<b>Developing a Support System</b>
5. Developing a Support System

It’s essential to have a good network of family, friends, and neighbors to support you through your adoption process.

It’s also important to connect with other adoptive parents. You can begin making these connections in our adoption forums. You may also want to consider joining a support group for adoptive parents.

<b>Domestic Infant Adoption in Missouri</b>
6. Domestic Infant Adoption in Missouri

Before you get started, click here to learn more about the overall process of adopting an infant in the United States. Then, because laws and processes vary from state to state, come back to get the details about adoption in Missouri.

<b>Domestic Infant Adoption: Get Professional Help</b>
7. Domestic Infant Adoption: Get Professional Help

When considering domestic adoption, one should seek out knowledge from an adoption professional. It is also important to seek legal advice from an attorney who understands adoption laws. Adoption professionals can assist families in home study preparation, background checks, preparedness for adopting children, understanding of how adoption affects children and families, and when appropriate, working with the birth parents. In some cases, adoption professionals also provide services to the birth parents as they discern the very important decision of placing their infant for adoption.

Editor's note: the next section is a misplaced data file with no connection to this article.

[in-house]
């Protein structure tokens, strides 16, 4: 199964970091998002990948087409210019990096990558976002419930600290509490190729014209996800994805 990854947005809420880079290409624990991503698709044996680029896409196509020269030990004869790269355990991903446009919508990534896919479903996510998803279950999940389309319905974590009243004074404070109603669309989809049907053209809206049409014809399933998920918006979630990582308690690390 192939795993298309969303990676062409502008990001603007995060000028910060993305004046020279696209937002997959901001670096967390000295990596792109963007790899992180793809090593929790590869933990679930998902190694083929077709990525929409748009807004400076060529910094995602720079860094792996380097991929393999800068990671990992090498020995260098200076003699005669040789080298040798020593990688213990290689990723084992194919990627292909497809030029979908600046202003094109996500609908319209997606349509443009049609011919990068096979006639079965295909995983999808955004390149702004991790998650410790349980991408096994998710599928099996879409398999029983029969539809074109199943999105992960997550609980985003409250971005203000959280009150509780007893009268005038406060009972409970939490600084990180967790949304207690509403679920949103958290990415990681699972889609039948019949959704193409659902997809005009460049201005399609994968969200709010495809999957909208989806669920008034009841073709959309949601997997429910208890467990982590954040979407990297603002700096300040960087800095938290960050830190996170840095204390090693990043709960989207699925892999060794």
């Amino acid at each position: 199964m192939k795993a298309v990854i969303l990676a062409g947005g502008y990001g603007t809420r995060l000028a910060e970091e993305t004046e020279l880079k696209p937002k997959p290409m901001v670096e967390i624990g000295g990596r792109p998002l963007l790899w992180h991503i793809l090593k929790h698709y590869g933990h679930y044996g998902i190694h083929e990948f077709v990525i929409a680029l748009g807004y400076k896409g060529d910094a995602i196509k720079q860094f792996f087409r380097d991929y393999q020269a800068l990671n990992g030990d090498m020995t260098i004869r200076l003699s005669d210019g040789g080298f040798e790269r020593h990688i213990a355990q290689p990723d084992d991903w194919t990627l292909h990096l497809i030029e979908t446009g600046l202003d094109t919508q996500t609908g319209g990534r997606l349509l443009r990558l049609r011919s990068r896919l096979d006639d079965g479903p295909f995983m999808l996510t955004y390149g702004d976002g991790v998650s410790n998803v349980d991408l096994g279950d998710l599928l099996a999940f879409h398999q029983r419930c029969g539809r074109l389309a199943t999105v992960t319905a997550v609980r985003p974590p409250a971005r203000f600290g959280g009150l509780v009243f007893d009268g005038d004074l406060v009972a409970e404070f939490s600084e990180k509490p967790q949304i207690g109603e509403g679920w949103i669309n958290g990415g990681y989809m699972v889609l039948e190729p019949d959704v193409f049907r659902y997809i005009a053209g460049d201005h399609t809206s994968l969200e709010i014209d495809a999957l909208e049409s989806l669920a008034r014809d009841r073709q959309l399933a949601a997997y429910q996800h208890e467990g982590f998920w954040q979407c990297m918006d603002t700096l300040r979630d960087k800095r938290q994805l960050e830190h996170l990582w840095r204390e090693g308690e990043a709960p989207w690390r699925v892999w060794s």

Some people pursuing a private adoption find it beneficial to work with a professional adoption facilitator, an individual or organization that matches birth parents with adoptive parents in exchange for a fee. Adopting parents may use an adoption facilitator, as long as the facilitator complies with Department of Social Services’ regulations. As of this reading Missouri law does not address the use of adoption facilitators. However, adoption facilitators cannot place a child; only licensed agencies and attorneys inside the state of Missouri can place a child for adoption.